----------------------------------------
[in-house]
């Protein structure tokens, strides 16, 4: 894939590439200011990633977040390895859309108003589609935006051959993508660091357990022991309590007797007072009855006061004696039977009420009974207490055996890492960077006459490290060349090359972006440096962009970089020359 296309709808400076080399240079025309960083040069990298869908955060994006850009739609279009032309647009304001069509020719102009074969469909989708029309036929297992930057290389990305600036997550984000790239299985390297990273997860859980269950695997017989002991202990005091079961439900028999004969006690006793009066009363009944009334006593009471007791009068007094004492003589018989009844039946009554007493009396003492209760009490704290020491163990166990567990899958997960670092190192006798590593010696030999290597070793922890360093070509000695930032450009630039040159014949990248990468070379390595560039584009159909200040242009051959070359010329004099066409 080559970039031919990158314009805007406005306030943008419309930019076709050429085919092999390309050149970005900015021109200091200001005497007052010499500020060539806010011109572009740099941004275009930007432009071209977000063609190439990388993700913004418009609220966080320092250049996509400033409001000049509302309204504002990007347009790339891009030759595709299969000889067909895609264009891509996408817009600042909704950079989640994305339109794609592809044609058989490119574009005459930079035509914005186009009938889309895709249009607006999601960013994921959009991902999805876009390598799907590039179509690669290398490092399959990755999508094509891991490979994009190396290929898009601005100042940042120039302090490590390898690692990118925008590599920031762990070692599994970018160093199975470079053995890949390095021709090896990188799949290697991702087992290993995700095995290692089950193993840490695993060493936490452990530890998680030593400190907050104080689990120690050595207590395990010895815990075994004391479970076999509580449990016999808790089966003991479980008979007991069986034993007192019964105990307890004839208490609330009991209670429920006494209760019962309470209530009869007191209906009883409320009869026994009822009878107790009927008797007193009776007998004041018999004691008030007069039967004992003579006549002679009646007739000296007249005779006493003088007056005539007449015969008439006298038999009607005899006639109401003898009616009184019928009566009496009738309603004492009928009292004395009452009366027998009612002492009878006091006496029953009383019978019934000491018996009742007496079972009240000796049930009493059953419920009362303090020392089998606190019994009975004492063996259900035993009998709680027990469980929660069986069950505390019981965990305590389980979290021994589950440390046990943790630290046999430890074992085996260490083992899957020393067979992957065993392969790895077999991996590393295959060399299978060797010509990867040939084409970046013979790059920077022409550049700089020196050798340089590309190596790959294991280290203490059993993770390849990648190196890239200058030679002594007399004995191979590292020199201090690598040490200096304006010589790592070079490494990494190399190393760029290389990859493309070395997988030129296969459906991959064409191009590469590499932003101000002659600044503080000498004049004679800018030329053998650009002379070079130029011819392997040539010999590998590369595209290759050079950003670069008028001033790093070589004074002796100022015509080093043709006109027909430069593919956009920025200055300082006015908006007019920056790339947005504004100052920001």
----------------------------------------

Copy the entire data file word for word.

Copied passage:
[in-house]
């Protein structure tokens, strides 16, 4: 894939590439200011990633977040390895859309108003589609935006051959993508660091357990022991309590007797007072009855006061004696039977009420009974207490055996890492960077006459490290060349090359972006440096962009970089020359 296309709808400076080399240079025309960083040069990298869908955060994006850009739609279009032309647009304001069509020719102009074969469909989708029309036929297992930057290389990305600036997550984000790239299985390297990273997860859980269950695997017989002991202990005091079961439900028999004969006690006793009066009363009944009334006593009471007791009068007094004492003589018989009844039946009554007493009396003492209760009490704290020491163990166990567990899958997960670092190192006798590593010696030999290597070793922890360093070509000695930032450009630039040159014949990248990468070379390595560039584009159909200040242009051959070359010329004099066409 080559970039031919990158314009805007406005306030943008419309930019076709050429085919092999390309050149970005900015021109200091200001005497007052010499500020060539806010011109572009740099941004275009930007432009071209977000063609190439990388993700913004418009609220966080320092250049996509400033409001000049509302309204504002990007347009790339891009030759595709299969000889067909895609264009891509996408817009600042909704950079989640994305339109794609592809044609058989490119574009005459930079035509914005186009009938889309895709249009607006999601960013994921959009991902999805876009390598799907590039179509690669290398490092399959990755999508094509891991490979994009190396290929898009601005100042940042120039302090490590390898690692990118925008590599920031762990070692599994970018160093199975470079053995890949390095021709090896990188799949290697991702087992290993995700095995290692089950193993840490695993060493936490452990530890998680030593400190907050104080689990120690050595207590395990010895815990075994004391479970076999509580449990016999808790089966003991479980008979007991069986034993007192019964105990307890004839208490609330009991209670429920006494209760019962309470209530009869007191209906009883409320009869026994009822009878107790009927008797007193009776007998004041018999004691008030007069039967004992003579006549002679009646007739000296007249005779006493003088007056005539007449015969008439006298038999009607005899006639109401003898009616009184019928009566009496009738309603004492009928009292004395009452009366027998009612002492009878006091006496029953009383019978019934000491018996009742007496079972009240000796049930009493059953419920009362303090020392089998606190019994009975004492063996259900035993009998709680027990469980929660069986069950505390019981965990305590389980979290021994589950440390046990943790630290046999430890074992085996260490083992899957020393067979992957065993392969790895077999991996590393295959060399299978060797010509990867040939084409970046013979790059920077022409550049700089020196050798340089590309190596790959294991280290203490059993993770390849990648190196890239200058030679002594007399004995191979590292020199201090690598040490200096304006010589790592070079490494990494190399190393760029290389990859493309070395997988030129296969459906991959064409191009590469590499932003101000002659600044503080000498004049004679800018030329053998650009002379070079130029011819392997040539010999590998590369595209290759050079950003670069008028001033790093070589004074002796100022015509080093043709006109027909430069593919956009920025200055300082006015908006007019920056790339947005504004100052920001």